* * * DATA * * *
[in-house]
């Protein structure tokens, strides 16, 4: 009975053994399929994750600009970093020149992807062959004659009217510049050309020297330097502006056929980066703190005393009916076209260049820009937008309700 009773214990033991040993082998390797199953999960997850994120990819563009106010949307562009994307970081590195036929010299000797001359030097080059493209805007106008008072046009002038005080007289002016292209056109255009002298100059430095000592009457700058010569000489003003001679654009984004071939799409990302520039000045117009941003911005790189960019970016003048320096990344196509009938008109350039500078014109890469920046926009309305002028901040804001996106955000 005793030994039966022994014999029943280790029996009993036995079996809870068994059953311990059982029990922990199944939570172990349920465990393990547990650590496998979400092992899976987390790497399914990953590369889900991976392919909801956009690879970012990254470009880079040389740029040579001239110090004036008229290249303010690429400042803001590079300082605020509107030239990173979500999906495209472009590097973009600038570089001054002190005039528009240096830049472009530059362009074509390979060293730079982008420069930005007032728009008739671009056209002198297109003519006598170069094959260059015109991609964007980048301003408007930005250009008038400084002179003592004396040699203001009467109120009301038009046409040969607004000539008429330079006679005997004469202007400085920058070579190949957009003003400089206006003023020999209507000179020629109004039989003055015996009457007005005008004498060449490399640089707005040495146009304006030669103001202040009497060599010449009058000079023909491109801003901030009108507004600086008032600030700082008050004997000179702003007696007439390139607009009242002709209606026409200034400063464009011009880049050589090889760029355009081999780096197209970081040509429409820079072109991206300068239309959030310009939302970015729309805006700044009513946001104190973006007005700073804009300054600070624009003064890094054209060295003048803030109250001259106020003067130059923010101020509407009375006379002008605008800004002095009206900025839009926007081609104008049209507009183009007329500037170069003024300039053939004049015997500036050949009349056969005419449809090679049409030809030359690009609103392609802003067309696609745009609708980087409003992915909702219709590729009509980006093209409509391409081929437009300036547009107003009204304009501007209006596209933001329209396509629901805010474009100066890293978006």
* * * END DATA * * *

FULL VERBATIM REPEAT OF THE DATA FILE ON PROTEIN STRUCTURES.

[in-house]
């Protein structure tokens, strides 16, 4: 009975053994399929994750600009970093020149992807062959004659009217510049050309020297330097502006056929980066703190005393009916076209260049820009937008309700 009773214990033991040993082998390797199953999960997850994120990819563009106010949307562009994307970081590195036929010299000797001359030097080059493209805007106008008072046009002038005080007289002016292209056109255009002298100059430095000592009457700058010569000489003003001679654009984004071939799409990302520039000045117009941003911005790189960019970016003048320096990344196509009938008109350039500078014109890469920046926009309305002028901040804001996106955000 005793030994039966022994014999029943280790029996009993036995079996809870068994059953311990059982029990922990199944939570172990349920465990393990547990650590496998979400092992899976987390790497399914990953590369889900991976392919909801956009690879970012990254470009880079040389740029040579001239110090004036008229290249303010690429400042803001590079300082605020509107030239990173979500999906495209472009590097973009600038570089001054002190005039528009240096830049472009530059362009074509390979060293730079982008420069930005007032728009008739671009056209002198297109003519006598170069094959260059015109991609964007980048301003408007930005250009008038400084002179003592004396040699203001009467109120009301038009046409040969607004000539008429330079006679005997004469202007400085920058070579190949957009003003400089206006003023020999209507000179020629109004039989003055015996009457007005005008004498060449490399640089707005040495146009304006030669103001202040009497060599010449009058000079023909491109801003901030009108507004600086008032600030700082008050004997000179702003007696007439390139607009009242002709209606026409200034400063464009011009880049050589090889760029355009081999780096197209970081040509429409820079072109991206300068239309959030310009939302970015729309805006700044009513946001104190973006007005700073804009300054600070624009003064890094054209060295003048803030109250001259106020003067130059923010101020509407009375006379002008605008800004002095009206900025839009926007081609104008049209507009183009007329500037170069003024300039053939004049015997500036050949009349056969005419449809090679049409030809030359690009609103392609802003067309696609745009609708980087409003992915909702219709590729009509980006093209409509391409081929437009300036547009107003009204304009501007209006596209933001329209396509629901805010474009100066890293978006």